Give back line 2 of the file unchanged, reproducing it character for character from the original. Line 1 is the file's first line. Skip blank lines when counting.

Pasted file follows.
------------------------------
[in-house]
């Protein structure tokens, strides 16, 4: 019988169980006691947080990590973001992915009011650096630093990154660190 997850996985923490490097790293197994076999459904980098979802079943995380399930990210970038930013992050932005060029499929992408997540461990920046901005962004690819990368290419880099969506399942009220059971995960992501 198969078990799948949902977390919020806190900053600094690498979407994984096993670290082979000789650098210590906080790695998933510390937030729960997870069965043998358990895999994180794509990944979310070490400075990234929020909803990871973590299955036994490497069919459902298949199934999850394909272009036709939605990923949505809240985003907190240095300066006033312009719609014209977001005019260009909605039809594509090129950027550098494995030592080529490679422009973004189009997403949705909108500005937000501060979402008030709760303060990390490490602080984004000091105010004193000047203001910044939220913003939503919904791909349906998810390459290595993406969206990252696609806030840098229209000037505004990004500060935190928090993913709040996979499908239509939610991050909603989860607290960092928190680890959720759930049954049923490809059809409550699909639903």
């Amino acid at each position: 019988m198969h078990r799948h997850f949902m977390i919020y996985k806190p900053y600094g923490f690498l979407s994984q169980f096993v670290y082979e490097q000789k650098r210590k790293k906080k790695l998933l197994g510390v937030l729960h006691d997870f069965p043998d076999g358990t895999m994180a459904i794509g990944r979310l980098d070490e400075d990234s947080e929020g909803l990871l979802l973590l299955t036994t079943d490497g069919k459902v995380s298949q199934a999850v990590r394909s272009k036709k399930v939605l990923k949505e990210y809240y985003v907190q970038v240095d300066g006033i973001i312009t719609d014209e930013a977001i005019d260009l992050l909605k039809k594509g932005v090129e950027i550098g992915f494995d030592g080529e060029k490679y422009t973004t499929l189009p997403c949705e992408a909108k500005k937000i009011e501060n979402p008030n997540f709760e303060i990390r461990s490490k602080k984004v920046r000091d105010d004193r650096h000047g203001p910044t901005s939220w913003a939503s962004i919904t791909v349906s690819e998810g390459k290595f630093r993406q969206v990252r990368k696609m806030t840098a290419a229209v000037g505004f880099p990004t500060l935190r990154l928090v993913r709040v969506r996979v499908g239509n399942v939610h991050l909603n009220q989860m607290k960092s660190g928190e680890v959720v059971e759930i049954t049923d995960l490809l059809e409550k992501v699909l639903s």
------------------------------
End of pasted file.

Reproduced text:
């Protein structure tokens, strides 16, 4: 019988169980006691947080990590973001992915009011650096630093990154660190 997850996985923490490097790293197994076999459904980098979802079943995380399930990210970038930013992050932005060029499929992408997540461990920046901005962004690819990368290419880099969506399942009220059971995960992501 198969078990799948949902977390919020806190900053600094690498979407994984096993670290082979000789650098210590906080790695998933510390937030729960997870069965043998358990895999994180794509990944979310070490400075990234929020909803990871973590299955036994490497069919459902298949199934999850394909272009036709939605990923949505809240985003907190240095300066006033312009719609014209977001005019260009909605039809594509090129950027550098494995030592080529490679422009973004189009997403949705909108500005937000501060979402008030709760303060990390490490602080984004000091105010004193000047203001910044939220913003939503919904791909349906998810390459290595993406969206990252696609806030840098229209000037505004990004500060935190928090993913709040996979499908239509939610991050909603989860607290960092928190680890959720759930049954049923490809059809409550699909639903």